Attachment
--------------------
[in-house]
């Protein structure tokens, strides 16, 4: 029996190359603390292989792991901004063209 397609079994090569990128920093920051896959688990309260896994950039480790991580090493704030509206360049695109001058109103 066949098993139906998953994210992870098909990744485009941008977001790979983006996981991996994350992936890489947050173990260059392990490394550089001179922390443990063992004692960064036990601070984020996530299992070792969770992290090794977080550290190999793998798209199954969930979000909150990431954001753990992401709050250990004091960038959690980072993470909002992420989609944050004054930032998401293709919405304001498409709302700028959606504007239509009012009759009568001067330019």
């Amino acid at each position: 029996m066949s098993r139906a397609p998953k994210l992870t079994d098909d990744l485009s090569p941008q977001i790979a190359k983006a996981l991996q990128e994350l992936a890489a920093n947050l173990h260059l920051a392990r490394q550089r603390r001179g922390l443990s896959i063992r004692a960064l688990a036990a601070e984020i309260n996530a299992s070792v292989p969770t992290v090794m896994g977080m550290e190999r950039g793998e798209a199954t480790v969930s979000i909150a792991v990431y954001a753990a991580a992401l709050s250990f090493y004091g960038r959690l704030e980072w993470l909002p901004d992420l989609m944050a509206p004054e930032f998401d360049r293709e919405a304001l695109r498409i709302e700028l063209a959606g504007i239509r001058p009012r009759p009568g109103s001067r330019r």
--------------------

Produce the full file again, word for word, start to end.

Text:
[in-house]
């Protein structure tokens, strides 16, 4: 029996190359603390292989792991901004063209 397609079994090569990128920093920051896959688990309260896994950039480790991580090493704030509206360049695109001058109103 066949098993139906998953994210992870098909990744485009941008977001790979983006996981991996994350992936890489947050173990260059392990490394550089001179922390443990063992004692960064036990601070984020996530299992070792969770992290090794977080550290190999793998798209199954969930979000909150990431954001753990992401709050250990004091960038959690980072993470909002992420989609944050004054930032998401293709919405304001498409709302700028959606504007239509009012009759009568001067330019």
């Amino acid at each position: 029996m066949s098993r139906a397609p998953k994210l992870t079994d098909d990744l485009s090569p941008q977001i790979a190359k983006a996981l991996q990128e994350l992936a890489a920093n947050l173990h260059l920051a392990r490394q550089r603390r001179g922390l443990s896959i063992r004692a960064l688990a036990a601070e984020i309260n996530a299992s070792v292989p969770t992290v090794m896994g977080m550290e190999r950039g793998e798209a199954t480790v969930s979000i909150a792991v990431y954001a753990a991580a992401l709050s250990f090493y004091g960038r959690l704030e980072w993470l909002p901004d992420l989609m944050a509206p004054e930032f998401d360049r293709e919405a304001l695109r498409i709302e700028l063209a959606g504007i239509r001058p009012r009759p009568g109103s001067r330019r």